1816: The year with no summer - David Biello
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Scientists have been talking about geoengineering for about as long as they’ve been talking about climate change. Many scientists and activists alike describe geoengineering as a devil’s bargain. Some climate scientists believe that geoengineering is necessary, if not inevitable if we are to stay below the 1.5 C degrees of warming established by the Paris Climate Agreement. Especially if world leaders are unable to reach emissions reductions through decarbonization and investment in natural carbon sinks, the effects of climate change might make future generations desperate enough to attempt large-scale interventions. Head here to explore what geoengineering is, whether it’s an actual option, and what happens if it goes wrong. In her book, Under a White Sky, Elizabeth Kolbert takes a hard look at the new world we are creating, how we've remade nature, often with good intentions and always with unintended consequences.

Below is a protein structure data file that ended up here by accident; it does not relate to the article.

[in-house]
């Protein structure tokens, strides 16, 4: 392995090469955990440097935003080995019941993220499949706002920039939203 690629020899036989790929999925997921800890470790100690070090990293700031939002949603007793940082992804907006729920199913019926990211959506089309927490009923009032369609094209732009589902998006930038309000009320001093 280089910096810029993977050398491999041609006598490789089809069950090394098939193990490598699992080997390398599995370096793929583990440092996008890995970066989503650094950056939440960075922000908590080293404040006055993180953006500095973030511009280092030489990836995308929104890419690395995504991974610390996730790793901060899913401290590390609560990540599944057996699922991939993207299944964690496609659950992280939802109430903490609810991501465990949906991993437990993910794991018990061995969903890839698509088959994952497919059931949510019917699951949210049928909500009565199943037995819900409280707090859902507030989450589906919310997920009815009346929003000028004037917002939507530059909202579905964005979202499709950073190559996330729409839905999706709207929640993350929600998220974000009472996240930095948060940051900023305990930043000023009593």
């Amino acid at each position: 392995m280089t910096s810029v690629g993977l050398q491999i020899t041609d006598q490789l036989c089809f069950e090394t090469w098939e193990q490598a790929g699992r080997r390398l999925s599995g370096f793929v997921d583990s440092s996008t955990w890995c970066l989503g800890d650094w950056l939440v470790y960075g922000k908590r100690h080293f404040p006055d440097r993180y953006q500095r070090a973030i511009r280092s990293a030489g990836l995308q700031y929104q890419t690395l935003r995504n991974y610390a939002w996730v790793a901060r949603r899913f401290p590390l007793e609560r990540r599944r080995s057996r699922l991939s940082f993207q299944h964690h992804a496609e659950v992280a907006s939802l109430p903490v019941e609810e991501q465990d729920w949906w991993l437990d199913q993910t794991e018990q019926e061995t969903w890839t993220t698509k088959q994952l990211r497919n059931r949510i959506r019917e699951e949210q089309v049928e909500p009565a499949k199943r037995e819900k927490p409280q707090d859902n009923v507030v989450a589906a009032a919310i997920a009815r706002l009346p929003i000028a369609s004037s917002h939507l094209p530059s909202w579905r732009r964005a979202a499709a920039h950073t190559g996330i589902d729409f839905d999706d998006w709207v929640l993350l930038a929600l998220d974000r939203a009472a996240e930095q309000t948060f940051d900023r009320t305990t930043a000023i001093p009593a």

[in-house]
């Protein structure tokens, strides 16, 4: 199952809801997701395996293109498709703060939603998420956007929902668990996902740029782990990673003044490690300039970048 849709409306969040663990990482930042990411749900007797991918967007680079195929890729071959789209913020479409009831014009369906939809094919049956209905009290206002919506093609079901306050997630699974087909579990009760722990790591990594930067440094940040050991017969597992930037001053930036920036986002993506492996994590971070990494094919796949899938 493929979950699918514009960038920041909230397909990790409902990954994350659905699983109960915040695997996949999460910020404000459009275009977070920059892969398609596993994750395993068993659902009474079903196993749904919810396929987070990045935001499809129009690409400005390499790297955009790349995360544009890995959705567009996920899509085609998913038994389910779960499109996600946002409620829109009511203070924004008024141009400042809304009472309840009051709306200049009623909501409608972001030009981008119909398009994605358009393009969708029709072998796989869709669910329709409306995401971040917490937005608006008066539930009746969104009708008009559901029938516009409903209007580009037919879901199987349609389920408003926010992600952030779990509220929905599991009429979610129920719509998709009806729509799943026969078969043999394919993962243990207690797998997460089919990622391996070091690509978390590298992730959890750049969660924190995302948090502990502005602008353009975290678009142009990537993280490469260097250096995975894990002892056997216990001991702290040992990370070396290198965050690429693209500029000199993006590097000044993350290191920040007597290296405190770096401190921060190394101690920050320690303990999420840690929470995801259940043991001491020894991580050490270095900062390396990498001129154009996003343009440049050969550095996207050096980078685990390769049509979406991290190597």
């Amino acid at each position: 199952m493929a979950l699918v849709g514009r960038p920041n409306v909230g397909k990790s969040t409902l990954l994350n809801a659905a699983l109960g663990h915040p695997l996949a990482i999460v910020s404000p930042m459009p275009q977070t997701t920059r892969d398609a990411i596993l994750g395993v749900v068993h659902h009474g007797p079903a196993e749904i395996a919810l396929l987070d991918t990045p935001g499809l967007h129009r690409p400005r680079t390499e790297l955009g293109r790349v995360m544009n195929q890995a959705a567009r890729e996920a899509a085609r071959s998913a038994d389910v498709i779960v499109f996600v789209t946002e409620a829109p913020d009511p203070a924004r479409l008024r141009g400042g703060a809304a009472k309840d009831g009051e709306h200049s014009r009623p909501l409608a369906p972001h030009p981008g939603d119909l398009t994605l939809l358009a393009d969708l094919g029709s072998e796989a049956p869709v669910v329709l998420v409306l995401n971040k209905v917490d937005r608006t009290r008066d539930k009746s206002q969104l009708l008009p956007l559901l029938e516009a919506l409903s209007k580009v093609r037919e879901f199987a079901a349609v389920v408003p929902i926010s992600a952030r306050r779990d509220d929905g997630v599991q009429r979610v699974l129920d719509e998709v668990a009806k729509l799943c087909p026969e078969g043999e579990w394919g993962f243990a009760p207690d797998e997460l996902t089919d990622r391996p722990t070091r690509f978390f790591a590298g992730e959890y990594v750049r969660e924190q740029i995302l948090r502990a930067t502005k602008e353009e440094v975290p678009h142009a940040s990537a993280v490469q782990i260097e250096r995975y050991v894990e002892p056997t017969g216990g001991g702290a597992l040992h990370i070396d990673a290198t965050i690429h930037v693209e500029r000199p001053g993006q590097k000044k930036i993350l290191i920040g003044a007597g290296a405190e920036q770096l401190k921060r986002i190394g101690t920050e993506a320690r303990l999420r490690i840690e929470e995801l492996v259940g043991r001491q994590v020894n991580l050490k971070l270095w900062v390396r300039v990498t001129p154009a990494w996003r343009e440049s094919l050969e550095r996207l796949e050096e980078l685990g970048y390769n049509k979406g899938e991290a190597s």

A Taboo Topic and Missed Opportunities
For some, even discussing, much less researching geoengineering is taboo. And yet, some argue that avoiding the topic altogether limits our options for solutions, decreases our preparedness if we do indeed resort to geoengineering, and is even, at times, a question of justice: because climate change most affects the poor and most vulnerable, geoengineering has the potential to most benefit these same populations. Still, the geoengineering studies that demonstrate limited downsides are highly idealized and nowhere near certain enough to merit policy decisions. Erica Thomson studies climate models and, in an interview with David Roberts, makes the point that if emissions reductions continue to be the sole focus of climate change policy and research, geoengineering will be seen politically as more and more legitimate, as the immediate effects of global warming are felt more and more acutely, especially by richer countries.
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